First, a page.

In Virginia’s contentious gubernatorial race, Democrat Ralph Northam has identified what he sees as a new vulnerability in Republican Ed Gillespie’s political consulting work: His clients included major corporations that laid off Virginia workers.
Gillespie or his firms previously advised Bank of America, Anthem and AT&T, companies that shed hundreds of jobs in Virginia, in some cases while Gillespie was advising the clients.
“You know a man by the people he serves. Ralph Northam has spent his entire life serving his country and the commonwealth of Virginia, while Ed Gillespie spent over 30 years of his career fighting for wealthy special interests ― including corporations that laid off thousands of Virginians,” Christina Freundlich, the Northam campaign’s deputy communications director, said in a statement. “Virginians shouldn’t have to question whether or not their governor is going to fight for their jobs, or fight for the wellbeing of corporate clients that lined Gillespie’s pockets with cash.”
The Gillespie campaign did not immediately respond to a request for a response to the accusation.
Gillespie has a long history of advising the three corporations in the past decade and a half, a tenure punctuated by a brief stint in the White House of then-President George W. Bush and two political campaigns.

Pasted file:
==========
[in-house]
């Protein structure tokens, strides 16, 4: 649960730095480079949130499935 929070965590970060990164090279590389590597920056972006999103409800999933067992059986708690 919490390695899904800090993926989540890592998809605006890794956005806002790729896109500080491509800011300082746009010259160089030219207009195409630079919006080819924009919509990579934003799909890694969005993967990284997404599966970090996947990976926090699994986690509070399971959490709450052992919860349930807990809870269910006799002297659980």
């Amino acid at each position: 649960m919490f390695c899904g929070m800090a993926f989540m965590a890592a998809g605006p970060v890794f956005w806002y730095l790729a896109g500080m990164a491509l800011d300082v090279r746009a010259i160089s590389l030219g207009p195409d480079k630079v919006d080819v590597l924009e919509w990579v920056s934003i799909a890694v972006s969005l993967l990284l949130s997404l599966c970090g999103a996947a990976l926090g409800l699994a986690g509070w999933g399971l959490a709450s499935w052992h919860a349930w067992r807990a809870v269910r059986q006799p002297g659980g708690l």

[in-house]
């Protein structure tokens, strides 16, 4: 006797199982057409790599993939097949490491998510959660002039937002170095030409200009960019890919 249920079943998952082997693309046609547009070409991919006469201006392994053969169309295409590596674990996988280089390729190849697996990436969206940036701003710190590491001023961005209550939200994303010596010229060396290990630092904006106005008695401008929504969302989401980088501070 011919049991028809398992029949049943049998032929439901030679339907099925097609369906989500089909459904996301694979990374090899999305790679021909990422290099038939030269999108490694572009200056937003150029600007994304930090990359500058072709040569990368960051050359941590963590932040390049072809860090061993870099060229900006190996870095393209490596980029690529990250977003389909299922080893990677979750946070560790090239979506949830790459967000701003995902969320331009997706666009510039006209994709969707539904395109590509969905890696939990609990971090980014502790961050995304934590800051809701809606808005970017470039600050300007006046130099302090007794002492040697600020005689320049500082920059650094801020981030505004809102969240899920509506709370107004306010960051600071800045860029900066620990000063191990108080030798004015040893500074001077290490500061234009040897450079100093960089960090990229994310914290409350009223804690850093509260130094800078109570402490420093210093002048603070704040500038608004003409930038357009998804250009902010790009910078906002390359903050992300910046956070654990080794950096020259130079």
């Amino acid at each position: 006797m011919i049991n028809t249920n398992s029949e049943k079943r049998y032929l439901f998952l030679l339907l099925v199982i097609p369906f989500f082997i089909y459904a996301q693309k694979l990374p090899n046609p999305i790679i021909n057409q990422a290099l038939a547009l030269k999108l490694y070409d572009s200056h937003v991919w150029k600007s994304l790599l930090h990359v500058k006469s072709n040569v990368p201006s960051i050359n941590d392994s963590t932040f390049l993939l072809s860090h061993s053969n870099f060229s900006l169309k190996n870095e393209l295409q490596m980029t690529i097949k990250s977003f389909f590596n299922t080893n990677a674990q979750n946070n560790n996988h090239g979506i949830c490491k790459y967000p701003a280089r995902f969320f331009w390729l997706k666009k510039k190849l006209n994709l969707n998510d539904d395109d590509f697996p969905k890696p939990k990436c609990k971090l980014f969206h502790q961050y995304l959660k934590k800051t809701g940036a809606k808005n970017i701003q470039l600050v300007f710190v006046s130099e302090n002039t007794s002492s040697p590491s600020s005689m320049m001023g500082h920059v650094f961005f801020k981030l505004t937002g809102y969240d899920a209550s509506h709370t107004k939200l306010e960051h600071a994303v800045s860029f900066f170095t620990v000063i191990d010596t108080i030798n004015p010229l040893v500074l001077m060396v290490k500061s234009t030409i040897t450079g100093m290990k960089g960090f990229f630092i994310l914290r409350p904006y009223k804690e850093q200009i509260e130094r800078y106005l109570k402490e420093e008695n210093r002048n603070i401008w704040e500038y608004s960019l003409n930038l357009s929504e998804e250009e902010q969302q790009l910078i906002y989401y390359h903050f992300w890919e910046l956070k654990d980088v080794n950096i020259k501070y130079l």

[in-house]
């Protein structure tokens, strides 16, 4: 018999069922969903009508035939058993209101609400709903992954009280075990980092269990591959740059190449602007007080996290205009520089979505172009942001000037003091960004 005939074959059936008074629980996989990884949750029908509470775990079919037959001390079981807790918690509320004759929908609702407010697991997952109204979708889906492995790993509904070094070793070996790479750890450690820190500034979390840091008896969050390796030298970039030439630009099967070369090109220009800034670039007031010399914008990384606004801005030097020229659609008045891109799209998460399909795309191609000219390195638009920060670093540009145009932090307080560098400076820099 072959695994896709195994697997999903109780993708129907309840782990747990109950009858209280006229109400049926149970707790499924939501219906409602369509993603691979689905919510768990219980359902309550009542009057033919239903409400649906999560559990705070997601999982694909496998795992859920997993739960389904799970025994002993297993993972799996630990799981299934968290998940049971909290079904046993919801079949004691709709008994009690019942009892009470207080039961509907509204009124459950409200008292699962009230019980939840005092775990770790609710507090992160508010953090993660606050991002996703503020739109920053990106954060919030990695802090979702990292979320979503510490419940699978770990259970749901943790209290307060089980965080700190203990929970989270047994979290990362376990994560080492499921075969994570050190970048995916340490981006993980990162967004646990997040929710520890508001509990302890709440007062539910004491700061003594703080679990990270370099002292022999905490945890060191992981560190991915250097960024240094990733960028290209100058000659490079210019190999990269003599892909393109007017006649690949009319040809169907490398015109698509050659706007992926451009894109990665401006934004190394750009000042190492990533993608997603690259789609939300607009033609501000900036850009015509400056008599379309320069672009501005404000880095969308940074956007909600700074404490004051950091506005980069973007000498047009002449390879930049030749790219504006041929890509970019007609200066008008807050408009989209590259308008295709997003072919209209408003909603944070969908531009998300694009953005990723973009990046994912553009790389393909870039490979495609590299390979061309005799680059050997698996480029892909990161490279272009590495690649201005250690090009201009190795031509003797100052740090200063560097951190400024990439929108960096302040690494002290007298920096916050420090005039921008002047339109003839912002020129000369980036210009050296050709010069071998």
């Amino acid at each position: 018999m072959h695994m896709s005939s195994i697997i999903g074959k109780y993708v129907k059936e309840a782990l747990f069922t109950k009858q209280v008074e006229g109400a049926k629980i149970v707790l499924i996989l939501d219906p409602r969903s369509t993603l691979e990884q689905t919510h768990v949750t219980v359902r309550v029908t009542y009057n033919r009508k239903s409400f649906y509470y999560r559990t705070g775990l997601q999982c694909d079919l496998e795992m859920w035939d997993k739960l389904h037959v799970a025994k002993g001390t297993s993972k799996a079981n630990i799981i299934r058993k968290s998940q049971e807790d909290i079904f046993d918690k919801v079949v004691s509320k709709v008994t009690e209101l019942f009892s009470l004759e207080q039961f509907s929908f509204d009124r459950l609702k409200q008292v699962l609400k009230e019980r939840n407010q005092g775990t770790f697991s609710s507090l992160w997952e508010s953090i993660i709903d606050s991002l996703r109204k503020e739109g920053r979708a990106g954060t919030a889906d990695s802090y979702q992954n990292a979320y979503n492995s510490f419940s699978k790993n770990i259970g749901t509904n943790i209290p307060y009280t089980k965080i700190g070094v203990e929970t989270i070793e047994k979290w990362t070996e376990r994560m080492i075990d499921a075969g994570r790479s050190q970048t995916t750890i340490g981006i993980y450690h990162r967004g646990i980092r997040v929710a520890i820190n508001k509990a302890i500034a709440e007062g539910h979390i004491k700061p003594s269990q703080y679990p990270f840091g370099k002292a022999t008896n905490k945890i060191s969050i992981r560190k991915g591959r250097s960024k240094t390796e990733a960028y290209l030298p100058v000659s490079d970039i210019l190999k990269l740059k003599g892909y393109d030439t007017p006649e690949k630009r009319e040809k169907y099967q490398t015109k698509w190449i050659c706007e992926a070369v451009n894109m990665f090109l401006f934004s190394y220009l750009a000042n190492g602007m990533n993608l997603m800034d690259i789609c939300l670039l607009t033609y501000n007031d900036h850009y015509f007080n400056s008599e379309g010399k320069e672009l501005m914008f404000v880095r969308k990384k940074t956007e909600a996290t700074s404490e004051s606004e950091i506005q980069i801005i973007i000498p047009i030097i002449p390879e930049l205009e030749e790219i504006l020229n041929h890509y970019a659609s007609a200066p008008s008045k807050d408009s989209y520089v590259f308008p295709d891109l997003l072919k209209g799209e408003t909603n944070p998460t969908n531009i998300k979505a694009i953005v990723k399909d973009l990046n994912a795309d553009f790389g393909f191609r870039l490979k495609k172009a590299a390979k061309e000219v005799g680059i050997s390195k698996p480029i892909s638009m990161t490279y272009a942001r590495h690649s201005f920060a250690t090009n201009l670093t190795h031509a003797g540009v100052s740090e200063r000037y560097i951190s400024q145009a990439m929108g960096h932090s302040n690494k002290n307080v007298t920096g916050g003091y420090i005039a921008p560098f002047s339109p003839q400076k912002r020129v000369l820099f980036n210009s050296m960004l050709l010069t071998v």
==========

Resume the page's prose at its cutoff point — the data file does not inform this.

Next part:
Virginia law does not require candidates for statewide office to disclose the name of every company operating in the state that they have retained as a client. But Gillespie’s campaign revealed that Gillespie’s firm, Ed Gillespie Strategies, advised Bank of America, Anthem and AT&T in 2016, as well as Microsoft.
In the 2014 financial disclosure for Gillespie’s failed Senate bid, he also listed Bank of America and AT&T as clients of his firm in the preceding two years.
And prior to joining the Bush White House as a counselor to the president in 2007, Gillespie was at the helm of QGA Public Affairs, the bipartisan lobbying and consulting powerhouse that he co-founded. The firm’s many clients included Bank of America, AT&T and Anthem.
Bank of America paid QGA at least $780,000 in lobbying fees from 2005 until Gillespie’s 2007 departure for the White House, and retained Gillespie’s consulting services again in 2013 as it sought to fend off a potential effort to break up the big banks.
Meanwhile, shortly after Gillespie left QGA to join the Bush White House, the bank began laying off workers in Virginia, continuing to do so until 2015. Bank of America laid off 136 workers in the Richmond-area location in December 2007, and another 135 workers in August 2010 in the same region. The firm laid off hundreds more workers in subsequent years, including over 100 employees in Henrico County and Norfolk in early 2014, and more than 200 workers from a single Norfolk location in March 2015.
Gillespie’s relationships with Anthem and AT&T follow a similar pattern. His work for both companies either coincides with or follows significant layoffs.
It is not clear whether Gillespie was advising either company at the time of the layoffs or merely began his work with them in 2016. But Gillespie’s relationship with AT&T goes back more than a decade. Under Gillespie’s leadership, QGA received $540,000 in lobbying fees from the telecommunications giant in 2006 and the first half of 2007.